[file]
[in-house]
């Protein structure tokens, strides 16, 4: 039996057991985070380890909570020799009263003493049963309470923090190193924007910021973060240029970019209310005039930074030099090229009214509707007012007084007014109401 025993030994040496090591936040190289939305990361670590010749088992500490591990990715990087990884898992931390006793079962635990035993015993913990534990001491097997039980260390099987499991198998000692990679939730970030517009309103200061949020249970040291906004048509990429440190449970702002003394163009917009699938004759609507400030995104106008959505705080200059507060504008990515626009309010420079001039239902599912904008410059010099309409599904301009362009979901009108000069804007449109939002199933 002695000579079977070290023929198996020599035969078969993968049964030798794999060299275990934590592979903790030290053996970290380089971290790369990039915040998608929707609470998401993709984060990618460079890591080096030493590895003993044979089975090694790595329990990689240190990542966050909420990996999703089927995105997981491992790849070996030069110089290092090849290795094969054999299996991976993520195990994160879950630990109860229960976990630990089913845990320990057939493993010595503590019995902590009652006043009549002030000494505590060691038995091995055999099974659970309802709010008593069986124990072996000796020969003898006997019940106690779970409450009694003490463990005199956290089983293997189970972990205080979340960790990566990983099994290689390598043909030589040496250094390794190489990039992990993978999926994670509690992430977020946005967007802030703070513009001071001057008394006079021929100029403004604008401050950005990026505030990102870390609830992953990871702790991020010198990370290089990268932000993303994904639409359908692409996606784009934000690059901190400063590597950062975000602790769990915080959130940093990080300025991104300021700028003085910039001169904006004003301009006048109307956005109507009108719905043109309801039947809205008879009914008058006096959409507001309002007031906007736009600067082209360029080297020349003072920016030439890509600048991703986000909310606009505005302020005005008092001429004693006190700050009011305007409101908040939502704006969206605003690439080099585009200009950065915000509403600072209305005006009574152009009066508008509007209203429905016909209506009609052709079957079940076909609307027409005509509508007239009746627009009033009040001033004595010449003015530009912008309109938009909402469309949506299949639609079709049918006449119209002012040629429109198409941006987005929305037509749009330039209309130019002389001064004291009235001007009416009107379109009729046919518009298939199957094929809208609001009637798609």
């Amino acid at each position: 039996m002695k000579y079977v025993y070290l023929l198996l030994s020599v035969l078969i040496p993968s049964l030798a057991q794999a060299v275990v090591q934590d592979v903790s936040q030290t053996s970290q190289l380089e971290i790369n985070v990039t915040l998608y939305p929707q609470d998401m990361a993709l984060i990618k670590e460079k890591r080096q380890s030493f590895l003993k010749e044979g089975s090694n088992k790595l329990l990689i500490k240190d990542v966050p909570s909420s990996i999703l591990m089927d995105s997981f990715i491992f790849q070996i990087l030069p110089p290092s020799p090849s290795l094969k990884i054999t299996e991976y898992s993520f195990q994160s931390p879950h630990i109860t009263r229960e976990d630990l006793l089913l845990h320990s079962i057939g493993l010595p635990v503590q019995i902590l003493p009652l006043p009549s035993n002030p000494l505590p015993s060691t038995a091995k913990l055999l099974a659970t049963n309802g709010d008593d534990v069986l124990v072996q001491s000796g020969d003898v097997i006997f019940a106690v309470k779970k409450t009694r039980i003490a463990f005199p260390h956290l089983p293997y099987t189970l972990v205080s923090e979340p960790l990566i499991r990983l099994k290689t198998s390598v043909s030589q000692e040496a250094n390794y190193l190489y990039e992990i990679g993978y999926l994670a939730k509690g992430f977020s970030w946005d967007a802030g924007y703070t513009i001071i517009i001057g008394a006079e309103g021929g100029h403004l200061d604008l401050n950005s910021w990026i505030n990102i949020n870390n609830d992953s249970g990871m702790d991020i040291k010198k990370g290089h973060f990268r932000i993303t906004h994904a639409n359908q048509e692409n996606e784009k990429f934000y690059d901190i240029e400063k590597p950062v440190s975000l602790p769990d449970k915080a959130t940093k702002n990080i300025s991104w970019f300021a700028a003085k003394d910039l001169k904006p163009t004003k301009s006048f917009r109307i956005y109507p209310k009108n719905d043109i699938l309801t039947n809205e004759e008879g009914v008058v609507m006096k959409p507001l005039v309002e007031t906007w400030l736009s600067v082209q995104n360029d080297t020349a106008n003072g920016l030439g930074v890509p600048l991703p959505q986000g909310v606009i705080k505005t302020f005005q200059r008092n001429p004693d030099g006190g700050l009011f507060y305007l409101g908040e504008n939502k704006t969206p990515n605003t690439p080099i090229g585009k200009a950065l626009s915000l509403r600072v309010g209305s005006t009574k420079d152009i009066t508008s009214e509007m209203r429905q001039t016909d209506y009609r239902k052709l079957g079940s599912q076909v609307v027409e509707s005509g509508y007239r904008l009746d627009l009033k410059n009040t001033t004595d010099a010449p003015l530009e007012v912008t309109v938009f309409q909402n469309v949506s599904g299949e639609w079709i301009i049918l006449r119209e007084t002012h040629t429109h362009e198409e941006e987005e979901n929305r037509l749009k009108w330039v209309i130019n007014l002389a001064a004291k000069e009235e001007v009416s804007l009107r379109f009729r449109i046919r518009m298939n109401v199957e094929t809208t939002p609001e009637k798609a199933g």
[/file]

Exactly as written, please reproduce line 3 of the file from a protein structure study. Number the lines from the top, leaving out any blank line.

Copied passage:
């Amino acid at each position: 039996m002695k000579y079977v025993y070290l023929l198996l030994s020599v035969l078969i040496p993968s049964l030798a057991q794999a060299v275990v090591q934590d592979v903790s936040q030290t053996s970290q190289l380089e971290i790369n985070v990039t915040l998608y939305p929707q609470d998401m990361a993709l984060i990618k670590e460079k890591r080096q380890s030493f590895l003993k010749e044979g089975s090694n088992k790595l329990l990689i500490k240190d990542v966050p909570s909420s990996i999703l591990m089927d995105s997981f990715i491992f790849q070996i990087l030069p110089p290092s020799p090849s290795l094969k990884i054999t299996e991976y898992s993520f195990q994160s931390p879950h630990i109860t009263r229960e976990d630990l006793l089913l845990h320990s079962i057939g493993l010595p635990v503590q019995i902590l003493p009652l006043p009549s035993n002030p000494l505590p015993s060691t038995a091995k913990l055999l099974a659970t049963n309802g709010d008593d534990v069986l124990v072996q001491s000796g020969d003898v097997i006997f019940a106690v309470k779970k409450t009694r039980i003490a463990f005199p260390h956290l089983p293997y099987t189970l972990v205080s923090e979340p960790l990566i499991r990983l099994k290689t198998s390598v043909s030589q000692e040496a250094n390794y190193l190489y990039e992990i990679g993978y999926l994670a939730k509690g992430f977020s970030w946005d967007a802030g924007y703070t513009i001071i517009i001057g008394a006079e309103g021929g100029h403004l200061d604008l401050n950005s910021w990026i505030n990102i949020n870390n609830d992953s249970g990871m702790d991020i040291k010198k990370g290089h973060f990268r932000i993303t906004h994904a639409n359908q048509e692409n996606e784009k990429f934000y690059d901190i240029e400063k590597p950062v440190s975000l602790p769990d449970k915080a959130t940093k702002n990080i300025s991104w970019f300021a700028a003085k003394d910039l001169k904006p163009t004003k301009s006048f917009r109307i956005y109507p209310k009108n719905d043109i699938l309801t039947n809205e004759e008879g009914v008058v609507m006096k959409p507001l005039v309002e007031t906007w400030l736009s600067v082209q995104n360029d080297t020349a106008n003072g920016l030439g930074v890509p600048l991703p959505q986000g909310v606009i705080k505005t302020f005005q200059r008092n001429p004693d030099g006190g700050l009011f507060y305007l409101g908040e504008n939502k704006t969206p990515n605003t690439p080099i090229g585009k200009a950065l626009s915000l509403r600072v309010g209305s005006t009574k420079d152009i009066t508008s009214e509007m209203r429905q001039t016909d209506y009609r239902k052709l079957g079940s599912q076909v609307v027409e509707s005509g509508y007239r904008l009746d627009l009033k410059n009040t001033t004595d010099a010449p003015l530009e007012v912008t309109v938009f309409q909402n469309v949506s599904g299949e639609w079709i301009i049918l006449r119209e007084t002012h040629t429109h362009e198409e941006e987005e979901n929305r037509l749009k009108w330039v209309i130019n007014l002389a001064a004291k000069e009235e001007v009416s804007l009107r379109f009729r449109i046919r518009m298939n109401v199957e094929t809208t939002p609001e009637k798609a199933g």